Where can I find Bioinformatics jobs?

Start here at Bioinformatics.Org's Job Announcements Homepage...

Then move on to the appointments / careers sections of the the major scientific journals, or, better, search their Web jobs pages with "bioinformatics":

Appropriately for a Web-dependent discipline, there are a variety of specialist commercial Web sites which carry bioinformatics jobs:

There are also a number of companies actively recruiting in the area. Here are a few:

Practical tips

This section includes some simple rules-of-thumb to apply when performing common bioinformatics tasks. I try to give a reference to a more detailed source of guidance where I know of one.

How do I find a sequence?

The most common task in bioinformatics must be the acquisition of some bioinformatics data on which to operate. Usually this in the form of a nucleic acid or protein sequence, stored as characters in the appropriate alphabet together with a header of related information: for example some kind of unique identifying number the species from which the original biological substrate was obtained, the names of any authors who published the sequence and so on.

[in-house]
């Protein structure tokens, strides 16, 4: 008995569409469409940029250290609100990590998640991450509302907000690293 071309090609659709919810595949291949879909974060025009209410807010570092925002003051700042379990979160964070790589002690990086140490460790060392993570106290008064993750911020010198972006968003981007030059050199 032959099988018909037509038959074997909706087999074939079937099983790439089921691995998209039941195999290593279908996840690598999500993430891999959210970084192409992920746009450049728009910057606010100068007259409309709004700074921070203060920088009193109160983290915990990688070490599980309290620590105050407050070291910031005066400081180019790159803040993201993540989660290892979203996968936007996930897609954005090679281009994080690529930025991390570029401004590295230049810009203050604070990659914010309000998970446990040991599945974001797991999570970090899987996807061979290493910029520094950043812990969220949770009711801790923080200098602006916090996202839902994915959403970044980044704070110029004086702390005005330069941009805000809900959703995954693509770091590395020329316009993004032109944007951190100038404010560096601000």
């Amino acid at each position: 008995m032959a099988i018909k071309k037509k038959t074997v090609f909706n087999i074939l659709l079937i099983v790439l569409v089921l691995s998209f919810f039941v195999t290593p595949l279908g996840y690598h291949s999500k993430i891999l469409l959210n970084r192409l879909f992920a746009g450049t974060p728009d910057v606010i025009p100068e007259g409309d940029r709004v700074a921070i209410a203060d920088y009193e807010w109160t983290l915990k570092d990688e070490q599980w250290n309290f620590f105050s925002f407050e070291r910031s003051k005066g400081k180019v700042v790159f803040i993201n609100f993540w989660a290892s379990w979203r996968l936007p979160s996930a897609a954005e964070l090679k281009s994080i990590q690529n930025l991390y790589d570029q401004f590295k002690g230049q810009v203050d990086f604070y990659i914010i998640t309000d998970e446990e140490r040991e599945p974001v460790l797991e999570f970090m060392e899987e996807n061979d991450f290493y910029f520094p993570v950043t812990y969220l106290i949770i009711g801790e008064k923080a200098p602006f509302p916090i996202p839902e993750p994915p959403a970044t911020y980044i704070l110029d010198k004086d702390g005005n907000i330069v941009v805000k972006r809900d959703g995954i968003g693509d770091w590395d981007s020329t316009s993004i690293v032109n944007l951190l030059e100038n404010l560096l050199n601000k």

You may have already generated your own sequence data experimentally. In this case you are likely to want to find sequences which are identical or similar (and therefore possibly related) to yours. The task is then one of similarity search.

...I have a description.

A paradoxical problem generated by the success of the bioinformatics revolution is the increasing difficulty of navigating the huge amount of data available. Once you could print out most of the existing sequence databases onto paper and cram them into a single binder. Now a search for "actin" alone will pull out hundreds and hundreds of sequences. The key to find what you want is to develop your own discriminatory skills rather than rely on computers to figure out what it is you're really after.

Use Entrez-PubMed

Make sure you are clear about your aim first. If you are looking for a sequence for a specific scientific purpose then you might be best to start with a relevant human-generated publication. For example, you have cloned a gene which is part of a well-characterised biochemical pathway and you want to find other sequences of the same functional gene product in other species (orthologues) Entrez PubMed is your friend.

PubMed is a huge and very comprehensive database of the biomedical scientific literature., created by the U.S. National Library of Medicine (NLM). Entrez PubMed is another indispensable resource of the U.S. National Centre for Biotechnology Information (NCBI). Both are part of the U.S. Department of Health and Human Services National Institutes of Health